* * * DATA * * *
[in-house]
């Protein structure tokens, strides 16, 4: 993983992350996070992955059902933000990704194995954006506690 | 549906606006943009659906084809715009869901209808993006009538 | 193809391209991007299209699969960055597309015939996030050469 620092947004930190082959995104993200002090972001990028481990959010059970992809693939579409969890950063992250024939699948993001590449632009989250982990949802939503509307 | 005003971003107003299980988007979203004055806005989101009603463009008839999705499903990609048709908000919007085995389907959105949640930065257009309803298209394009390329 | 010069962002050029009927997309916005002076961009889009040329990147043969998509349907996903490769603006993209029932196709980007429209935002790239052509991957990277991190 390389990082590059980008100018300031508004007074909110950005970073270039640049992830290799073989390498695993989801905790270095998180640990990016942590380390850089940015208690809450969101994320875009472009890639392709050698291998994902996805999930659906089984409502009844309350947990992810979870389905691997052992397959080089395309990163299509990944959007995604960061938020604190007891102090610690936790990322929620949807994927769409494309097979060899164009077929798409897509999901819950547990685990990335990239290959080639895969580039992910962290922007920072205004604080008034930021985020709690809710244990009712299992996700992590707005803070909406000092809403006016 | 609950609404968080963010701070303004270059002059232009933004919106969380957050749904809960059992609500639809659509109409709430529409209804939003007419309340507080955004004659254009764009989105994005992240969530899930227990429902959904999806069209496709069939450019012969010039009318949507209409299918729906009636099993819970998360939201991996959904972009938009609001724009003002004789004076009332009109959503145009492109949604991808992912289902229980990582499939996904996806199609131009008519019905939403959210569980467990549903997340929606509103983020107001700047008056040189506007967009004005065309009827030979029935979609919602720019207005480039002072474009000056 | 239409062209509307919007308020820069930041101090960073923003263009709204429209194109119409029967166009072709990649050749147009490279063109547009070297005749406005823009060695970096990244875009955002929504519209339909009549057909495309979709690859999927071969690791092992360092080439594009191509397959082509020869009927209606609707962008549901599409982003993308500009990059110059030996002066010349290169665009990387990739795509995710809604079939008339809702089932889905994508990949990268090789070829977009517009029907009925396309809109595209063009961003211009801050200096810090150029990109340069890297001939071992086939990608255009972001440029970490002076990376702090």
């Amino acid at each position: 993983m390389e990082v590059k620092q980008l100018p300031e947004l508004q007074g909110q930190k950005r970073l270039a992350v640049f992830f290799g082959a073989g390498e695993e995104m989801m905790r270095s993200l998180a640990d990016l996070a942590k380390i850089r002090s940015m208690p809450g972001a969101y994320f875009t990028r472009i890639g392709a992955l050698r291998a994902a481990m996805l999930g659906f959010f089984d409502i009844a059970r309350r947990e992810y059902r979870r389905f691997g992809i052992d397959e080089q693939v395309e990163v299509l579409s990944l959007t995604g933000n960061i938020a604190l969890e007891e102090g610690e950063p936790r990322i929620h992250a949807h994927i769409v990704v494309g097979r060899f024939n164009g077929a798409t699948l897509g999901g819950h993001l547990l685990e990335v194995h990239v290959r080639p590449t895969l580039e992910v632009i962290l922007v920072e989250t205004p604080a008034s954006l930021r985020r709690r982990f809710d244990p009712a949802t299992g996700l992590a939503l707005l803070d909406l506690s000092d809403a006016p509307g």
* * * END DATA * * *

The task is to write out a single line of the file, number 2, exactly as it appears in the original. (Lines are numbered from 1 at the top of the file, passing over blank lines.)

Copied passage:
């Protein structure tokens, strides 16, 4: 993983992350996070992955059902933000990704194995954006506690 | 549906606006943009659906084809715009869901209808993006009538 | 193809391209991007299209699969960055597309015939996030050469 620092947004930190082959995104993200002090972001990028481990959010059970992809693939579409969890950063992250024939699948993001590449632009989250982990949802939503509307 | 005003971003107003299980988007979203004055806005989101009603463009008839999705499903990609048709908000919007085995389907959105949640930065257009309803298209394009390329 | 010069962002050029009927997309916005002076961009889009040329990147043969998509349907996903490769603006993209029932196709980007429209935002790239052509991957990277991190 390389990082590059980008100018300031508004007074909110950005970073270039640049992830290799073989390498695993989801905790270095998180640990990016942590380390850089940015208690809450969101994320875009472009890639392709050698291998994902996805999930659906089984409502009844309350947990992810979870389905691997052992397959080089395309990163299509990944959007995604960061938020604190007891102090610690936790990322929620949807994927769409494309097979060899164009077929798409897509999901819950547990685990990335990239290959080639895969580039992910962290922007920072205004604080008034930021985020709690809710244990009712299992996700992590707005803070909406000092809403006016 | 609950609404968080963010701070303004270059002059232009933004919106969380957050749904809960059992609500639809659509109409709430529409209804939003007419309340507080955004004659254009764009989105994005992240969530899930227990429902959904999806069209496709069939450019012969010039009318949507209409299918729906009636099993819970998360939201991996959904972009938009609001724009003002004789004076009332009109959503145009492109949604991808992912289902229980990582499939996904996806199609131009008519019905939403959210569980467990549903997340929606509103983020107001700047008056040189506007967009004005065309009827030979029935979609919602720019207005480039002072474009000056 | 239409062209509307919007308020820069930041101090960073923003263009709204429209194109119409029967166009072709990649050749147009490279063109547009070297005749406005823009060695970096990244875009955002929504519209339909009549057909495309979709690859999927071969690791092992360092080439594009191509397959082509020869009927209606609707962008549901599409982003993308500009990059110059030996002066010349290169665009990387990739795509995710809604079939008339809702089932889905994508990949990268090789070829977009517009029907009925396309809109595209063009961003211009801050200096810090150029990109340069890297001939071992086939990608255009972001440029970490002076990376702090």